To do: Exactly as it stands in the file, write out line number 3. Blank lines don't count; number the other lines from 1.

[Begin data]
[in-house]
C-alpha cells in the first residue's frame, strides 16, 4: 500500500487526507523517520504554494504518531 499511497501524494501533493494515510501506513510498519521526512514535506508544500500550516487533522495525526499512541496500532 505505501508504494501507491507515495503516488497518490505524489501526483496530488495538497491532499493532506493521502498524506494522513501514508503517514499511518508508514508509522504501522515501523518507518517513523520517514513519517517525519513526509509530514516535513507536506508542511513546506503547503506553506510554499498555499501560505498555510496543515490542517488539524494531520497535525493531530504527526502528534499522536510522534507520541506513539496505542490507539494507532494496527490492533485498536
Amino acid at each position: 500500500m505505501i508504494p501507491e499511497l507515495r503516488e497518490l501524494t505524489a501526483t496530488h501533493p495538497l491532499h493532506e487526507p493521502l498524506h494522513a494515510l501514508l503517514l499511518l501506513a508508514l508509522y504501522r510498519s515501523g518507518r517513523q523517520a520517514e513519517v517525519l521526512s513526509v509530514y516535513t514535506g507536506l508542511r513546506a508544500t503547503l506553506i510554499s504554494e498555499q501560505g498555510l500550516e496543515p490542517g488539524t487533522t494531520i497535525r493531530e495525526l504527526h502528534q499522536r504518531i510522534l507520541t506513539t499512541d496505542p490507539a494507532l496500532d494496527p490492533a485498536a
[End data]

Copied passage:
Amino acid at each position: 500500500m505505501i508504494p501507491e499511497l507515495r503516488e497518490l501524494t505524489a501526483t496530488h501533493p495538497l491532499h493532506e487526507p493521502l498524506h494522513a494515510l501514508l503517514l499511518l501506513a508508514l508509522y504501522r510498519s515501523g518507518r517513523q523517520a520517514e513519517v517525519l521526512s513526509v509530514y516535513t514535506g507536506l508542511r513546506a508544500t503547503l506553506i510554499s504554494e498555499q501560505g498555510l500550516e496543515p490542517g488539524t487533522t494531520i497535525r493531530e495525526l504527526h502528534q499522536r504518531i510522534l507520541t506513539t499512541d496505542p490507539a494507532l496500532d494496527p490492533a485498536a